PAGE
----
Not having quick releases on smaller kids bikes is common, but most quality 20″ bikes do offer them.
Kenda Tires Can Tackle Pavement As Well As Gravel Rail Trails
The brand-name Kenda K-Shield tires are perfect for tackling whatever terrain you throw at them. They manage to have just enough tread for riding dirt canal paths and grass fields but still roll smoothly on the pavement.
At Under 20 lbs, The Priority Start 20 Is Several Pounds Lighter Than Most 20″ Bikes
Sadly, most 20 inch bikes–both those at big box stores and even many at local bike shops–are HEAVY. It’s not uncommon to find a 20 inch bike that weighs around 25 pounds (or more!).
Heavy bikes are hard for kids to ride. They are hard to handle and cause kids to tire out prematurely.
The Priority Start 20 weighs just under 20 pounds. This makes it significantly lighter than the average 20 inch bike.
That said, it is NOT the lightest 20-inch bike out there. Both the Woom 4 and the Early Rider Belter 20 tip the scales at under 17 pounds. If your child is particularly petite, they might be better served by one of those bikes. Otherwise, they should do pretty well on the Priority Start.
Sized For Kids Ages 6 to 8 Years Old
The Priority Start 20 is ideally sized for 6 and 7-year-old riders. That said, some younger kids may be able to fit comfortably on the bike as well. Make sure to measure your child’s inseam before buying. The bike has a 22″ minimum seatpost height, so you want to make sure your child has an inseam of AT LEAST 20.5″ to be able to comfortably fit on the Priority Start 20.
My almost-7-year-old wears a 7T pant and was very comfortable on the bike with room yet to grow. The maximum seatpost height is 28.5″.
If your child can’t yet fit on the Priority Start, check out the Prevelo Alpha Three, which has a 20.7″ minimum seatpost height.
More Stuff Worth Mentioning
- The bike comes with a kickstand. This is usually an extra “add-on” expense for many high-end kids bikes.
- We love the Wellgo pedals. These ones have plenty of plastic pins to help keep little feet firmly planted, especially when used with a pair of grippy-soled shoes.
- The saddle is comfortable and for-aft adjustable.
Comparison Chart: Priority Start vs Other 20 Inch Bikes
|Bike||Weight (lbs)||Frame Material/Design||Drivetrain/Shifters||Brake System||Rims||Tires|
|Co-Op Cycles REV 20||20.2||Alu Alloy||Singlespeed||Coaster / rear v-brake (Tektro)||In House||Kenda Kontact, 20" x 1.75"|
|Vitus 20||20.9||Alu Alloy||Shimano, 7-speed, trigger shifter||V-brakes (Tektro)||In House||Kenda Small Block Eight Pro 20 ×1.5|
|Raleigh Rowdy||20.4||Alu Alloy||Shimano, 6-speed, grip shifter||V-brakes||In House||20 x 2.125"|
|Norco Roller 20||NA||Alu Alloy||Single Speed||V-brakes (Tektro)||In House||Norco 20” x 2.1”|
|Priority Start 20||19.5||Alu Alloy||Gates Belt Drive, Shimano Next 3-speed hub||V-brakes||In House||Kenda 20 x 1.9|
|Guardian AIROS 20 1-speed||19.5||Alu Alloy||Single Speed||V-brakes (SureStop)||In House||Kenda Kontact, 20" x 1.75"|
|Cannondale Quick 20||20.2||Alu Alloy||Shimano, 7-speed, grip shifter||V-brakes (Promax)||In House||Kenda Small Block 8, 20 x 1.5|
|Pello Reddi 20||17||Alu Alloy||Singlespeed||V-brakes (Tektro)||Alex||Kenda K-Rad 20x1.95|
|Guardian AIROS 20 6-Speed||21.2||Alu Alloy||Shimano, 6-speed, grip shifter||V-brakes (SureStop)||In House||Kenda Kontact|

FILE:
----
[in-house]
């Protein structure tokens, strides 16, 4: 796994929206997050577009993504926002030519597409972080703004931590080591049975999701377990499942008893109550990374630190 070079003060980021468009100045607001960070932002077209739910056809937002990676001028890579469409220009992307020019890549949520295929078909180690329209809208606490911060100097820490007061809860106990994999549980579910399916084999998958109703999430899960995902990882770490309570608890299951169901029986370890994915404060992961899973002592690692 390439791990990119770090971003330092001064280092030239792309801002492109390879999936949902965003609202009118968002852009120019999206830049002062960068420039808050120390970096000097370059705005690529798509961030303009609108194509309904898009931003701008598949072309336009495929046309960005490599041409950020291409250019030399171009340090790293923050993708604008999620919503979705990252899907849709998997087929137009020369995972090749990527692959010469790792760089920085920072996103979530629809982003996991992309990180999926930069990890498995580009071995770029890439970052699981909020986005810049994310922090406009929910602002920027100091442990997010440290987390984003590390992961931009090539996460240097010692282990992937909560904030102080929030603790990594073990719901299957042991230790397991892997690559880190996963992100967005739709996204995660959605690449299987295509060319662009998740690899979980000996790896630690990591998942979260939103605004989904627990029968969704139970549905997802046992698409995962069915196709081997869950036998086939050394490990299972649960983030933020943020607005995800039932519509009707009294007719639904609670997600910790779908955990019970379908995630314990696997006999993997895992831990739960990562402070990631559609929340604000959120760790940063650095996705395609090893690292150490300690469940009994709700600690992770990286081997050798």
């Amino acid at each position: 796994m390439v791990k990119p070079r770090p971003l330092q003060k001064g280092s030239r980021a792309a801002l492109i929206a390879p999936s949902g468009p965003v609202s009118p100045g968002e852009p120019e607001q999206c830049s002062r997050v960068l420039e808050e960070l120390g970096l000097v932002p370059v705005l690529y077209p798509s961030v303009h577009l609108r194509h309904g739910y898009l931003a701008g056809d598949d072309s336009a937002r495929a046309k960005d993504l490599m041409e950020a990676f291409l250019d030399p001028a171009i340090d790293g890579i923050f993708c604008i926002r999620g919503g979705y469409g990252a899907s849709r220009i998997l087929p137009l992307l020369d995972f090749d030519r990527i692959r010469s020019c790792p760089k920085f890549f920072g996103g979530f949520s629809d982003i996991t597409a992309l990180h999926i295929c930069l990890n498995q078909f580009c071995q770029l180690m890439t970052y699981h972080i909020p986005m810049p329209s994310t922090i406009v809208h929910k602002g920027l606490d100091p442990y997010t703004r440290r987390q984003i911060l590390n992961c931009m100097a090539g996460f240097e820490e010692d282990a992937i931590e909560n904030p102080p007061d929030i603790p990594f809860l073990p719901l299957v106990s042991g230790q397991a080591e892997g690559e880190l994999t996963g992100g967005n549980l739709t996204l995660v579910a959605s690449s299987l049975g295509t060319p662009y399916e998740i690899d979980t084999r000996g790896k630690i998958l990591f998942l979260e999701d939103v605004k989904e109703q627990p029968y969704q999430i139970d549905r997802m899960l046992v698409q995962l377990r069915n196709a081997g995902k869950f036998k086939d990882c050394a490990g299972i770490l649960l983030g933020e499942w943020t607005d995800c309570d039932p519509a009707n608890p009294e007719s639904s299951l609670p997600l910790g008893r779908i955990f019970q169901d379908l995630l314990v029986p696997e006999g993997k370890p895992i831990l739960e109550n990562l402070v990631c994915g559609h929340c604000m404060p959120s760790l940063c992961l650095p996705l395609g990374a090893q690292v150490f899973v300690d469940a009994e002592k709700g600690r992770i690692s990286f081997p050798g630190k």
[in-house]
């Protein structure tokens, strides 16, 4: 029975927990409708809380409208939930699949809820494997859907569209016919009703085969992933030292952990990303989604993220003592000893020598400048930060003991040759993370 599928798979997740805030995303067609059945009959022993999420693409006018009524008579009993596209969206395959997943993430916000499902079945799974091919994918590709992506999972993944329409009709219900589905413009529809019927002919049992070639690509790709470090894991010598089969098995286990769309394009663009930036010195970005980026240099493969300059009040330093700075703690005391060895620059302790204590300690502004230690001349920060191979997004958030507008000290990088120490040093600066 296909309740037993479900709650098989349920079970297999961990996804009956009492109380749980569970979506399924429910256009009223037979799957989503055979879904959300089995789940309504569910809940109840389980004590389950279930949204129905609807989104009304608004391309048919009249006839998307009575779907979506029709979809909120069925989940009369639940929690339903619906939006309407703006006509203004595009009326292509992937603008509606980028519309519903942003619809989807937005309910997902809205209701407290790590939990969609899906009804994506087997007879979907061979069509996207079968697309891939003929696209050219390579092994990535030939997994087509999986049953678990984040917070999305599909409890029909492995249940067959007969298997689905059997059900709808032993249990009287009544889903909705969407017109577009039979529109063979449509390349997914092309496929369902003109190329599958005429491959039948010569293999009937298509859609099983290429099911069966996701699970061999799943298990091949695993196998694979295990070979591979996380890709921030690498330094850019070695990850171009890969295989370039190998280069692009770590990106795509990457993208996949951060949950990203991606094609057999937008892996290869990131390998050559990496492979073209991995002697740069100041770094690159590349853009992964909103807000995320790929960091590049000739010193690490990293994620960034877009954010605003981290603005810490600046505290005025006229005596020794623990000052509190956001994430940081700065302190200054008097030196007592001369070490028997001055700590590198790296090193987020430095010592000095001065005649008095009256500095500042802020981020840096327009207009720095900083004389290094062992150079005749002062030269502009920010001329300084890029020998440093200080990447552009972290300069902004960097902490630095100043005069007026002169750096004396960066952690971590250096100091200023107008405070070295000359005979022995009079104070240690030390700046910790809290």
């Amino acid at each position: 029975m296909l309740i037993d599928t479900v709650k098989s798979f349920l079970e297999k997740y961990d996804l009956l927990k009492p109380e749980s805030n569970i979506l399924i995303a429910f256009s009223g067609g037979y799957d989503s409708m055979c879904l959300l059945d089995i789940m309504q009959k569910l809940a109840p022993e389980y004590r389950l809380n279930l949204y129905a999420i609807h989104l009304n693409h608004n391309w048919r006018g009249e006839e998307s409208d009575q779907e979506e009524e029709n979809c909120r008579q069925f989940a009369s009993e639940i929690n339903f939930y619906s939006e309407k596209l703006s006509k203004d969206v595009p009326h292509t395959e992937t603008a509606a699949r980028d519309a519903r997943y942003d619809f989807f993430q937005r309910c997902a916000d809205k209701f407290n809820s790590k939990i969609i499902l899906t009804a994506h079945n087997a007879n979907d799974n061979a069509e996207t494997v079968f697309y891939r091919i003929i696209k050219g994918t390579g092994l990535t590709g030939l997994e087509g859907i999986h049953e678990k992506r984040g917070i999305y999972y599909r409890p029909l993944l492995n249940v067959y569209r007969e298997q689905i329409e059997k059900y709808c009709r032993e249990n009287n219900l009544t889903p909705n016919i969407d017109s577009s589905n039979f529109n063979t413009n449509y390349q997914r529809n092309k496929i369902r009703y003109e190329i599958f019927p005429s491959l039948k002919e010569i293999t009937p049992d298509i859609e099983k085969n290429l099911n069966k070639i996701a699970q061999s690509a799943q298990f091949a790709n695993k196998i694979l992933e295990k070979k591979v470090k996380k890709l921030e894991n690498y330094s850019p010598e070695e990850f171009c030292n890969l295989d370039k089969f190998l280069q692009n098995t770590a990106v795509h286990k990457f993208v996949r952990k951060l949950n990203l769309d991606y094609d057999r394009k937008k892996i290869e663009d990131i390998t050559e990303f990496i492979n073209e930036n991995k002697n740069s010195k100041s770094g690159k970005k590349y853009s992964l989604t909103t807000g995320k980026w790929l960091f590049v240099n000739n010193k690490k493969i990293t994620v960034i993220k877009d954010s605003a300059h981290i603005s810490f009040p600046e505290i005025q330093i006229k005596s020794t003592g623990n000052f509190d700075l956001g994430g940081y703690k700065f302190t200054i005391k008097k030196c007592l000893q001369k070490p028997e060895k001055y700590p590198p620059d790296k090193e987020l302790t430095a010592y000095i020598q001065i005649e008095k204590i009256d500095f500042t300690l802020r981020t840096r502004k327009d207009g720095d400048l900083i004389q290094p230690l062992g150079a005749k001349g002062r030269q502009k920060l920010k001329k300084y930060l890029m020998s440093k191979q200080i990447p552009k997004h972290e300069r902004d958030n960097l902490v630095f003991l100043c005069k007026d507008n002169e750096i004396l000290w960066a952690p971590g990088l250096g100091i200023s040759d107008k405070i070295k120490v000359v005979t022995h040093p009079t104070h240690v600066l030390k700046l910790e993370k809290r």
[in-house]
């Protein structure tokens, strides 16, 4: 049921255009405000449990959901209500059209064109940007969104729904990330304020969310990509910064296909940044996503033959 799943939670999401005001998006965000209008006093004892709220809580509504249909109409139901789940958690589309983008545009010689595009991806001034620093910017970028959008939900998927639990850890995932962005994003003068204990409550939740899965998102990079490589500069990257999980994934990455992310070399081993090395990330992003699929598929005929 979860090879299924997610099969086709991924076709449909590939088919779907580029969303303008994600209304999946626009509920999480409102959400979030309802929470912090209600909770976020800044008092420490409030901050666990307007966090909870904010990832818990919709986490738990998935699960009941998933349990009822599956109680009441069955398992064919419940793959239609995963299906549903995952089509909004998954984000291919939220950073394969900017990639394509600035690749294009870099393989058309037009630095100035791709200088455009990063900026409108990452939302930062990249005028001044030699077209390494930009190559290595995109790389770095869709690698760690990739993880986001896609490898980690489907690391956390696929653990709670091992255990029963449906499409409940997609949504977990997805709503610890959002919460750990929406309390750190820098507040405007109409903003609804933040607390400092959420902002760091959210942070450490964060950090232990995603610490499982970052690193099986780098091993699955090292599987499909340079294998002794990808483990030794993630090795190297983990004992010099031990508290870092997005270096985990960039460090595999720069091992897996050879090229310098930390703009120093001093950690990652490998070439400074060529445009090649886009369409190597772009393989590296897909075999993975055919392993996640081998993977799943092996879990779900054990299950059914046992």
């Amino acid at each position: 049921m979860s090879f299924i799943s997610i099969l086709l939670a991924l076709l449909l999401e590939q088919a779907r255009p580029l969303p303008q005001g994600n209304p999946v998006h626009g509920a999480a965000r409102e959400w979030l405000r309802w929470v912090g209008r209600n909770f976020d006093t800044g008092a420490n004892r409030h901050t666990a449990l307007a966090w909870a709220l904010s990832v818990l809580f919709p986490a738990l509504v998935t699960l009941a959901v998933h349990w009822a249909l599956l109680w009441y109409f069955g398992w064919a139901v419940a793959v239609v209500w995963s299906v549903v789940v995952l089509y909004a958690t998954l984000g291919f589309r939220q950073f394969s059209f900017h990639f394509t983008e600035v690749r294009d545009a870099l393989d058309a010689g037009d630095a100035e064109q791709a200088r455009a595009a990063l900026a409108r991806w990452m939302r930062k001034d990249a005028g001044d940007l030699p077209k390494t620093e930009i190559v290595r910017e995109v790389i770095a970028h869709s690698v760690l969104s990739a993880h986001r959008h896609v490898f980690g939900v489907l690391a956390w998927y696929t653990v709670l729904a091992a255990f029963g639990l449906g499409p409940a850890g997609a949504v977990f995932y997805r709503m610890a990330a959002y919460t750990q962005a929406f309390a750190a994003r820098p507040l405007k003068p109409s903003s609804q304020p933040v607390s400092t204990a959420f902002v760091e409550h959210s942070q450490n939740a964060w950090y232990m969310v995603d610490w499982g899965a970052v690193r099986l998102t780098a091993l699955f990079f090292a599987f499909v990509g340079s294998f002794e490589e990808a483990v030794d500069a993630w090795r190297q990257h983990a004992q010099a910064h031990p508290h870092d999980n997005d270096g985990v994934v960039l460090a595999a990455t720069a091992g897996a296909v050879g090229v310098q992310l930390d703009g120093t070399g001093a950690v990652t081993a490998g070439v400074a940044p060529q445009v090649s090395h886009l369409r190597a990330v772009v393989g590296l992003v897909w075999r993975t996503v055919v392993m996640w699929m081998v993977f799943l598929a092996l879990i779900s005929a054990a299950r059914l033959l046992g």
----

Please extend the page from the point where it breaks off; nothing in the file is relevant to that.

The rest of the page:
|Woom 4||17.9||Alu Alloy||SRAM, 8-speed, grip shifter||V-brakes (In-House)||Supa Dupa Hoops (In-House)||Schwalbe Little Joe 20 x 1.4|
|Cleary Owl 20||21.0||Steel||Sturmey Archer Internal 3-speed Hub, trigger shifter||V-brakes (Tektro)||Alex||Kenda 20 x 1.9|
|Prevelo Alpha 3||18.9||Alu Alloy||Shimano, 8-speed trigger shifter||V-brakes (Tektro)||In House||Kenda Small Block Eight Pro 20 ×1.5|
|Pello Rover 20||18.5||Alu Alloy||SRAM, 7-speed, grip shifter||V-brakes (Tektro)||Alex||Kenda K-Rad 20x1.95|
|Frog 55||19.4||Alu Alloy||Shimano, 8-speed, trigger shifter||V-brakes (Tektro)||In House||Kenda K1153 20"x1.75|
|Early Rider Belter Urban 20||16.3||Alu Alloy||Sturmey Archer 3-speed hub, grip shifter||V-brakes (Tektro)||In House||Maxxis DTH 20 x 1.5|
|Guardian Ethos 20||20.7 (small)||Steel||Singlespeed||V-brakes (SureStop)||In House|
|Batch Kids Bicycle 20||19.2||Alu Alloy||Singlespeed||Coaster||In House|
|Specialized Jett 20||19.3||Alu Alloy||Shimano microSHIFT, 7-speed||V-brakes||In House||Pathfinder Sport, 20x2.0"|
|Park Cycles 20||23.0||Alu Alloy||7 speed||Disc brakes||In House||20 x 2.1″|
|Belsize 20||14.82||Alu Alloy||Single Speed||V-brakes (Tektro)||In House||Kenda CST, 20x1.5|
|Polygon Premier 20||21.8||Alu Alloy||Shimano, 7-speed||V-brakes (Promax)||In House||Kenda 20×1.75"|
Bottom-Line: The Perfect Kid Commuter
There really isn’t a better bike than the Priority Start 20 for the grade school commute or riding around town. Thanks to the low-maintenance belt-drive and internally geared hub, the bike will hold up even when sitting on the outdoor bike rack in the rain.
This is a unique little package with features found only in bikes nearly double the price. There are some cheaper components (like the brake levers), but overall the Priority Start 20 deserves its reputation as a high-quality kids bike–but with an affordable price tag.
More Reading To Help You Pick The Best Bike For Your Child
About The Author
Kristen Bonkoski is the founder and owner of Rascal Rides. She’s an avid cyclist and loves all kinds of biking, but has a particular soft spot for mountain biking. Her favorite rides are those with her husband and son.
FTC Disclosure: Priority Bicycles provided a bicycle to help facilitate this review. We did not receive any monetary compensation, and all opinions are our own. The majority of the links on this site are affiliate links and we earn from qualifying purchases.